Spending target: Unknown
The Congressional Leadership Fund‘s sole purpose is to help maintain and expand the Republican majority in the House of Representatives. The super PAC was formed in October 2011 as the conservative counter to the liberal House Majority PAC. As an independent-expenditure-only committee, CLF advocates for the election or defeat of federal candidates without coordinating with candidates, campaigns or political parties.
The group released its first ads of the 2014 cycle in March 2013, targeting freshman Reps. Sean Patrick Maloney and Joe Garcia, both Democrats, for voting against Rep. Paul Ryan’s 2014 budget proposal. The identical ads were part of a low four-figure cable and digital marketing campaign aimed at female voters, according to the Huffington Post. “We balance our budget. Why won’t Sean Patrick Maloney balance his?” one of the ads asked.
CLF’s chairman is Norm Coleman, a former U.S. senator for Minnesota and chairman of the conservative American Action Network. Its other board members and officers include AAN founder Fred Malek, AAN President Brian Walsh, and former Republican U.S. Reps. Tom Reynolds and Vin Weber. The PAC also has the backing of House Speaker John Boehner, who spoke at its inaugural event in 2011 and has helped with fundraising.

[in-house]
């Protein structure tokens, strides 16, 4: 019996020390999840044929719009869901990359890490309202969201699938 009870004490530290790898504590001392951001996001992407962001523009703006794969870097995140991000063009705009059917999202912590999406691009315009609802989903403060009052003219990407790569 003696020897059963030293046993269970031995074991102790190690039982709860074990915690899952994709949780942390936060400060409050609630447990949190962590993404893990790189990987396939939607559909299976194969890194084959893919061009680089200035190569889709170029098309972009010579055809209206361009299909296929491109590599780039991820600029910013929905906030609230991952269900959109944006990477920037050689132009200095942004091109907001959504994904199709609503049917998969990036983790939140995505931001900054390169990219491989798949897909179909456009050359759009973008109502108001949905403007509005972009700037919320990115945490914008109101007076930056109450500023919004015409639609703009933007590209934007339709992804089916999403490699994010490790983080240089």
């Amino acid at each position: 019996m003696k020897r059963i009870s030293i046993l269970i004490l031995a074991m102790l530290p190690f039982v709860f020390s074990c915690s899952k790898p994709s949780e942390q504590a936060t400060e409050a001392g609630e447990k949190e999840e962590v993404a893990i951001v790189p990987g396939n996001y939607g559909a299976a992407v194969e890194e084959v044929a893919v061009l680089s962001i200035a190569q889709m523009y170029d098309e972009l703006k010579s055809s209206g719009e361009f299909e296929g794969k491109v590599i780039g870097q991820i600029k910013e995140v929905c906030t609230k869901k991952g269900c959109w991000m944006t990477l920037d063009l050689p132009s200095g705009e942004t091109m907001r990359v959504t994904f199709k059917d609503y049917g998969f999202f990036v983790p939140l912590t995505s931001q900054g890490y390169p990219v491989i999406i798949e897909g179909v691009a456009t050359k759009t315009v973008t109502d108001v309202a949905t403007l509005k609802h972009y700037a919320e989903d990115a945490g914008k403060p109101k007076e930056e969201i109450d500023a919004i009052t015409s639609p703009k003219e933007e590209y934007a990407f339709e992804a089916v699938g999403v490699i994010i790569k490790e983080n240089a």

The group raised almost $11.3 million in 2012 and spent more than $9.4 million opposing 14 Democratic House candidates. Eight of the targeted candidates went on to lose their races, including former Ohio Rep. Betty Sue Sutton. The fund spent more than $2.7 million against Sutton — the most it spent opposing any candidate — who lost to Rep. Jim Renacci.
CLF’s largest individual donors in 2012 were casino owner Sheldon Adelson and his wife, Miriam. The couple — longtime Republican backers — contributed $5 million to the group. The late Bob Perry, a Texas developer, gave $1 million. Engineer and entrepreneur Edmund O. Schweitzer III added $300,000, and Donald Trump chipped in $100,000. Chevron Corp. donated $2.5 million to the group as well.
The group collected more than $1 million in 2013, according to its January 2014 filing with the Federal Election Commission. One of its largest donations — $125,000 — came from John W. Childs, the CEO and founder of private equity firm J.W. Childs Associates.